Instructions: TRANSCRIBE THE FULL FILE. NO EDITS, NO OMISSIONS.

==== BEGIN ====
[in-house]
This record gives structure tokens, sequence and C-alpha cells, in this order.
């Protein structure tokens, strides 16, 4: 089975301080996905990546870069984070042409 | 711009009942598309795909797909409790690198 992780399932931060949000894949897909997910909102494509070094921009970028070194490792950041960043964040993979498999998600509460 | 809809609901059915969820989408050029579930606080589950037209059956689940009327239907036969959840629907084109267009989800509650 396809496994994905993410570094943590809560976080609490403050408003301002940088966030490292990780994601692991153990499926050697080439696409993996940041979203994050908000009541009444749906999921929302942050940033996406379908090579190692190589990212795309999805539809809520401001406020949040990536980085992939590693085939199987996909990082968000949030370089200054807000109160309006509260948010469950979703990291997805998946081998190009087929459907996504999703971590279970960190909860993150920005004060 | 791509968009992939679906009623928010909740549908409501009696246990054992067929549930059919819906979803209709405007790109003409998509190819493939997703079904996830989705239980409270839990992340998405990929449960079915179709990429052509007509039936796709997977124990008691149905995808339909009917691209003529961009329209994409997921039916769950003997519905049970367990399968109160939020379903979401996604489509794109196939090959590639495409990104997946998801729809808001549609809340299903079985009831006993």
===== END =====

[in-house]
This record gives structure tokens, sequence and C-alpha cells, in this order.
């Protein structure tokens, strides 16, 4: 089975301080996905990546870069984070042409 | 711009009942598309795909797909409790690198 992780399932931060949000894949897909997910909102494509070094921009970028070194490792950041960043964040993979498999998600509460 | 809809609901059915969820989408050029579930606080589950037209059956689940009327239907036969959840629907084109267009989800509650 396809496994994905993410570094943590809560976080609490403050408003301002940088966030490292990780994601692991153990499926050697080439696409993996940041979203994050908000009541009444749906999921929302942050940033996406379908090579190692190589990212795309999805539809809520401001406020949040990536980085992939590693085939199987996909990082968000949030370089200054807000109160309006509260948010469950979703990291997805998946081998190009087929459907996504999703971590279970960190909860993150920005004060 | 791509968009992939679906009623928010909740549908409501009696246990054992067929549930059919819906979803209709405007790109003409998509190819493939997703079904996830989705239980409270839990992340998405990929449960079915179709990429052509007509039936796709997977124990008691149905995808339909009917691209003529961009329209994409997921039916769950003997519905049970367990399968109160939020379903979401996604489509794109196939090959590639495409990104997946998801729809808001549609809340299903079985009831006993």